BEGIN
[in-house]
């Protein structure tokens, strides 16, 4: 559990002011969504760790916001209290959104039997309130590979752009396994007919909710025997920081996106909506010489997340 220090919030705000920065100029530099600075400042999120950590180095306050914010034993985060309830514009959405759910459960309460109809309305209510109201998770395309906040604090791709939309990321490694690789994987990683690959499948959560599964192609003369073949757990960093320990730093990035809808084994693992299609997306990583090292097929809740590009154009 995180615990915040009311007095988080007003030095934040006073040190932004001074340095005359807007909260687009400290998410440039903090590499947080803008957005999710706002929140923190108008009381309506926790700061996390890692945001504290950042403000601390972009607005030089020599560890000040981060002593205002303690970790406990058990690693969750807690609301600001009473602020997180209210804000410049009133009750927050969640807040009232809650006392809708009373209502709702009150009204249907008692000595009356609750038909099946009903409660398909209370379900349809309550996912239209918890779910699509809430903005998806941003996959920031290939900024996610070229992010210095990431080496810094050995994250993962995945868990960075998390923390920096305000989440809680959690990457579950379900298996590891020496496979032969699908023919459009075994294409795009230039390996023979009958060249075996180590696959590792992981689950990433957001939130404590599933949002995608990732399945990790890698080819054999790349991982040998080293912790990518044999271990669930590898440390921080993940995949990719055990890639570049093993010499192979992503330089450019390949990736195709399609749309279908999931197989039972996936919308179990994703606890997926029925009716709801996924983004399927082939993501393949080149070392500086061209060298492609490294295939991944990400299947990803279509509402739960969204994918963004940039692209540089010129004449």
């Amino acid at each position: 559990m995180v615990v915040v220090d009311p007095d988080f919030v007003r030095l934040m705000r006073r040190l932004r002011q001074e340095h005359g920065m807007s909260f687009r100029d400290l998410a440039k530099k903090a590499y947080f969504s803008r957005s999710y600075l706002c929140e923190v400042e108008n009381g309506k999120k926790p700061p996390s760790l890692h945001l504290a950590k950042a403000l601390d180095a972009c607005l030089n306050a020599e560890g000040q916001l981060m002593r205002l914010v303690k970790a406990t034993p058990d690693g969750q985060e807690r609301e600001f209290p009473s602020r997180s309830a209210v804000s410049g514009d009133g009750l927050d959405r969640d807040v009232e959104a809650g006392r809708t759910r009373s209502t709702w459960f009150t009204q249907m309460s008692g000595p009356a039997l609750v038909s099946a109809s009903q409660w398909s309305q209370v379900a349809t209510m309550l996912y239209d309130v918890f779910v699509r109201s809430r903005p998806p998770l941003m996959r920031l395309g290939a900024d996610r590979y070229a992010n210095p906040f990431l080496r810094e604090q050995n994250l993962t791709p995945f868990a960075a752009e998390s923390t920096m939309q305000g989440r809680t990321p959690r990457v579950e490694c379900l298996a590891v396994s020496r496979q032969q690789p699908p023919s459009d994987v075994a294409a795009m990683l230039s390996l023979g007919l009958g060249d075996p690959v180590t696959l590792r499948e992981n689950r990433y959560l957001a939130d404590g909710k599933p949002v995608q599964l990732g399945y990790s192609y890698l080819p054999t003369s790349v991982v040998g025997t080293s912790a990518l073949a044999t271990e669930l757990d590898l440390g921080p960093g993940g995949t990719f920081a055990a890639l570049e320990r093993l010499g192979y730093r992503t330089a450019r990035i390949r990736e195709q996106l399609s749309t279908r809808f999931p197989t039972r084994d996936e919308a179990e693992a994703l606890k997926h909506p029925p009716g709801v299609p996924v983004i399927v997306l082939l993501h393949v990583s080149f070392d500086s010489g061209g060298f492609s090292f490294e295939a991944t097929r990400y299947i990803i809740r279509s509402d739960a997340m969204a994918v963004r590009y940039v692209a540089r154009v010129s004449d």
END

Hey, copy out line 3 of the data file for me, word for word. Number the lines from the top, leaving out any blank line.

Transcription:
């Amino acid at each position: 559990m995180v615990v915040v220090d009311p007095d988080f919030v007003r030095l934040m705000r006073r040190l932004r002011q001074e340095h005359g920065m807007s909260f687009r100029d400290l998410a440039k530099k903090a590499y947080f969504s803008r957005s999710y600075l706002c929140e923190v400042e108008n009381g309506k999120k926790p700061p996390s760790l890692h945001l504290a950590k950042a403000l601390d180095a972009c607005l030089n306050a020599e560890g000040q916001l981060m002593r205002l914010v303690k970790a406990t034993p058990d690693g969750q985060e807690r609301e600001f209290p009473s602020r997180s309830a209210v804000s410049g514009d009133g009750l927050d959405r969640d807040v009232e959104a809650g006392r809708t759910r009373s209502t709702w459960f009150t009204q249907m309460s008692g000595p009356a039997l609750v038909s099946a109809s009903q409660w398909s309305q209370v379900a349809t209510m309550l996912y239209d309130v918890f779910v699509r109201s809430r903005p998806p998770l941003m996959r920031l395309g290939a900024d996610r590979y070229a992010n210095p906040f990431l080496r810094e604090q050995n994250l993962t791709p995945f868990a960075a752009e998390s923390t920096m939309q305000g989440r809680t990321p959690r990457v579950e490694c379900l298996a590891v396994s020496r496979q032969q690789p699908p023919s459009d994987v075994a294409a795009m990683l230039s390996l023979g007919l009958g060249d075996p690959v180590t696959l590792r499948e992981n689950r990433y959560l957001a939130d404590g909710k599933p949002v995608q599964l990732g399945y990790s192609y890698l080819p054999t003369s790349v991982v040998g025997t080293s912790a990518l073949a044999t271990e669930l757990d590898l440390g921080p960093g993940g995949t990719f920081a055990a890639l570049e320990r093993l010499g192979y730093r992503t330089a450019r990035i390949r990736e195709q996106l399609s749309t279908r809808f999931p197989t039972r084994d996936e919308a179990e693992a994703l606890k997926h909506p029925p009716g709801v299609p996924v983004i399927v997306l082939l993501h393949v990583s080149f070392d500086s010489g061209g060298f492609s090292f490294e295939a991944t097929r990400y299947i990803i809740r279509s509402d739960a997340m969204a994918v963004r590009y940039v692209a540089r154009v010129s004449d």